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Which of the following is correct?

How many sales do you expect to make more than $470?

vs.

How many sales do you expect will make more than $470?

If both are correct, which is preferred in the context of a math test involving the normal distribution?

The intent of the problem is this: Given a normal distribution with a mean of 400 and a standard deviation of 70, find the probability that any randomly selected data value will be greater than 470.

EDIT:

By popular demand, I have now replaced the word "make" with the word "earn."

How many sales do you expect to earn more than $470?

vs.

How many sales do you expect will earn more than $470?

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As given, I guess they mean the same, so it's a "stylistic choice". But I feel the first is a bit ungainly/potentially confusing, in that it could grammatically end after the word "make". So you've got to discard that potential interpretation - which doesn't arise with the second example, since it can't finish before the actual end of the sentence. –  FumbleFingers Nov 2 '12 at 5:39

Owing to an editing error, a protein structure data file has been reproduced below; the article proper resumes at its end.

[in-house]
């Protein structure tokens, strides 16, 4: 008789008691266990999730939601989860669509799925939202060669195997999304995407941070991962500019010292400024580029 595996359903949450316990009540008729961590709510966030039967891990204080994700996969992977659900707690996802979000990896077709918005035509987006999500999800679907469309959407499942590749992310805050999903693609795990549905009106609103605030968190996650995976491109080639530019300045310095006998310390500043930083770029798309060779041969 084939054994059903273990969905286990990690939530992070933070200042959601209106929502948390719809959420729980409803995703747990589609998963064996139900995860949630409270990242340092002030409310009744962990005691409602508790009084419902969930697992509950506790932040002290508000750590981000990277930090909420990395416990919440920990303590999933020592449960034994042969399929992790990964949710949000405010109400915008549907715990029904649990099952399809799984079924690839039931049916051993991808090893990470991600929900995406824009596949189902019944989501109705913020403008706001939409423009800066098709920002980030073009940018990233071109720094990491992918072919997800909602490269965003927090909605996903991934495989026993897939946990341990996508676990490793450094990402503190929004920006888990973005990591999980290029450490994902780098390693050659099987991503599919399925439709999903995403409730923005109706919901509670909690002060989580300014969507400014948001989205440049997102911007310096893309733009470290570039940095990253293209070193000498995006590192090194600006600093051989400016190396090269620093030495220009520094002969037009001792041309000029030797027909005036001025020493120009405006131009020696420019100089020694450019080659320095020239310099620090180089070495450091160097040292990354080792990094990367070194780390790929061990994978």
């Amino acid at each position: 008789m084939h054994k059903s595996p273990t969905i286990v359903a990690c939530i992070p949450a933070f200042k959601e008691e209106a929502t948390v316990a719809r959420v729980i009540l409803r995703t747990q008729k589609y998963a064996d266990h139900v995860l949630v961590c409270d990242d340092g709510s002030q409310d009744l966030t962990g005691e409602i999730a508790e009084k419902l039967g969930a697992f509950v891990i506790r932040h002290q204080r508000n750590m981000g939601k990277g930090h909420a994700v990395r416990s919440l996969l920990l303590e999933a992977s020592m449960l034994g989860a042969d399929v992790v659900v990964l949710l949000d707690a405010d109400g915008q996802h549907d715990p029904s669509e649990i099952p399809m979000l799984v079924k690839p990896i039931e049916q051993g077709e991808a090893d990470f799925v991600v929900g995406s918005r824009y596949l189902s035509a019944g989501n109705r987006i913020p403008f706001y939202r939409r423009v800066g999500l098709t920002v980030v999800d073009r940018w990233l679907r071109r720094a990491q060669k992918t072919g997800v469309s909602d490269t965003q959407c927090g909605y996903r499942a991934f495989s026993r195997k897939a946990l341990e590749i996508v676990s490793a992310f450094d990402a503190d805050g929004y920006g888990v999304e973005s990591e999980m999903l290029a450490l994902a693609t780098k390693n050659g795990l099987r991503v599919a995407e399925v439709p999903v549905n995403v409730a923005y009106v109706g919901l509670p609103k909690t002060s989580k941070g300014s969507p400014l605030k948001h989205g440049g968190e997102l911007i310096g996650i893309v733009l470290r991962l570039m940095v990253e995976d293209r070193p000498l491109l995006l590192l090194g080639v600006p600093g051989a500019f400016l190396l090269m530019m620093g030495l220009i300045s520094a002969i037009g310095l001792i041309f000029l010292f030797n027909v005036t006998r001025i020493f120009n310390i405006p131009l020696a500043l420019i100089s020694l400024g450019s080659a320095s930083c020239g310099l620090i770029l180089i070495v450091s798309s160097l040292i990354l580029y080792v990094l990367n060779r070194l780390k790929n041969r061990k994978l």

@FumbleFingers see my comment on Fortiter's answer below. The test requires knowledge of the normal distribution and predicting values any particular sale will "make". Or "earn" I guess would be a good substitute. –  chharvey Nov 2 '12 at 6:13
    
How about something like, "How many sales do you expect to be made at a sales price of more than $470?" –  Jim Nov 2 '12 at 6:31
    
I find that the use of sales is ambiguous here. Are you talking about individual items sold or total sales of many items? IOW, I might expect three sales to make more than $470 (each) or I might expect three to earn me more than $470 in toto. –  coleopterist Nov 2 '12 at 6:36